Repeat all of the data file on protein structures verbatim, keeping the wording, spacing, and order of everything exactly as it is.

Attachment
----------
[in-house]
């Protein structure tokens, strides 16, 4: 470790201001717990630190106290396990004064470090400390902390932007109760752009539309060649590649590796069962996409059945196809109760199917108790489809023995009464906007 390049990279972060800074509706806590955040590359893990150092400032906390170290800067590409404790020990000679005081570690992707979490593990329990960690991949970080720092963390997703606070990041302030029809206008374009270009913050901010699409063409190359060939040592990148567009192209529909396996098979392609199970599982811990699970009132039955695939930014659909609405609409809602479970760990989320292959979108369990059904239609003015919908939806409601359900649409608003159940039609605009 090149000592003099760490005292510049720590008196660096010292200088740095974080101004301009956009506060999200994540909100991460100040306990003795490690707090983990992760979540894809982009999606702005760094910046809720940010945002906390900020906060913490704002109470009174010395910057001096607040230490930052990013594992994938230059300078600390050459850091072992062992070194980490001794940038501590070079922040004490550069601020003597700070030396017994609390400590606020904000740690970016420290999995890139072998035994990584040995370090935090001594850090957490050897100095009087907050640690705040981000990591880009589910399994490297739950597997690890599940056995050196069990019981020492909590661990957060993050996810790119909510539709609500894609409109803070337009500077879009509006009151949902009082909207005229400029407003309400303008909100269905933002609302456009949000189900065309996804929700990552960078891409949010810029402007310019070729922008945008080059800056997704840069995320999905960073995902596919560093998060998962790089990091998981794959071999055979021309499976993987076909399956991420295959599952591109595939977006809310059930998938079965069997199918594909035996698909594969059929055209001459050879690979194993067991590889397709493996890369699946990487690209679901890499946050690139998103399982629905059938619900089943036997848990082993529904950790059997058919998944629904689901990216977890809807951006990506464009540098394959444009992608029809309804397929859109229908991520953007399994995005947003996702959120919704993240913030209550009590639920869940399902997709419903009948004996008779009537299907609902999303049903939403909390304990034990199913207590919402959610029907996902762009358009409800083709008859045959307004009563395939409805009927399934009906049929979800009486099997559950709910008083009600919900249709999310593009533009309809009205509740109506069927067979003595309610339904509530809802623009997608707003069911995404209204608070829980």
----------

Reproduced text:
[in-house]
């Protein structure tokens, strides 16, 4: 470790201001717990630190106290396990004064470090400390902390932007109760752009539309060649590649590796069962996409059945196809109760199917108790489809023995009464906007 390049990279972060800074509706806590955040590359893990150092400032906390170290800067590409404790020990000679005081570690992707979490593990329990960690991949970080720092963390997703606070990041302030029809206008374009270009913050901010699409063409190359060939040592990148567009192209529909396996098979392609199970599982811990699970009132039955695939930014659909609405609409809602479970760990989320292959979108369990059904239609003015919908939806409601359900649409608003159940039609605009 090149000592003099760490005292510049720590008196660096010292200088740095974080101004301009956009506060999200994540909100991460100040306990003795490690707090983990992760979540894809982009999606702005760094910046809720940010945002906390900020906060913490704002109470009174010395910057001096607040230490930052990013594992994938230059300078600390050459850091072992062992070194980490001794940038501590070079922040004490550069601020003597700070030396017994609390400590606020904000740690970016420290999995890139072998035994990584040995370090935090001594850090957490050897100095009087907050640690705040981000990591880009589910399994490297739950597997690890599940056995050196069990019981020492909590661990957060993050996810790119909510539709609500894609409109803070337009500077879009509006009151949902009082909207005229400029407003309400303008909100269905933002609302456009949000189900065309996804929700990552960078891409949010810029402007310019070729922008945008080059800056997704840069995320999905960073995902596919560093998060998962790089990091998981794959071999055979021309499976993987076909399956991420295959599952591109595939977006809310059930998938079965069997199918594909035996698909594969059929055209001459050879690979194993067991590889397709493996890369699946990487690209679901890499946050690139998103399982629905059938619900089943036997848990082993529904950790059997058919998944629904689901990216977890809807951006990506464009540098394959444009992608029809309804397929859109229908991520953007399994995005947003996702959120919704993240913030209550009590639920869940399902997709419903009948004996008779009537299907609902999303049903939403909390304990034990199913207590919402959610029907996902762009358009409800083709008859045959307004009563395939409805009927399934009906049929979800009486099997559950709910008083009600919900249709999310593009533009309809009205509740109506069927067979003595309610339904509530809802623009997608707003069911995404209204608070829980």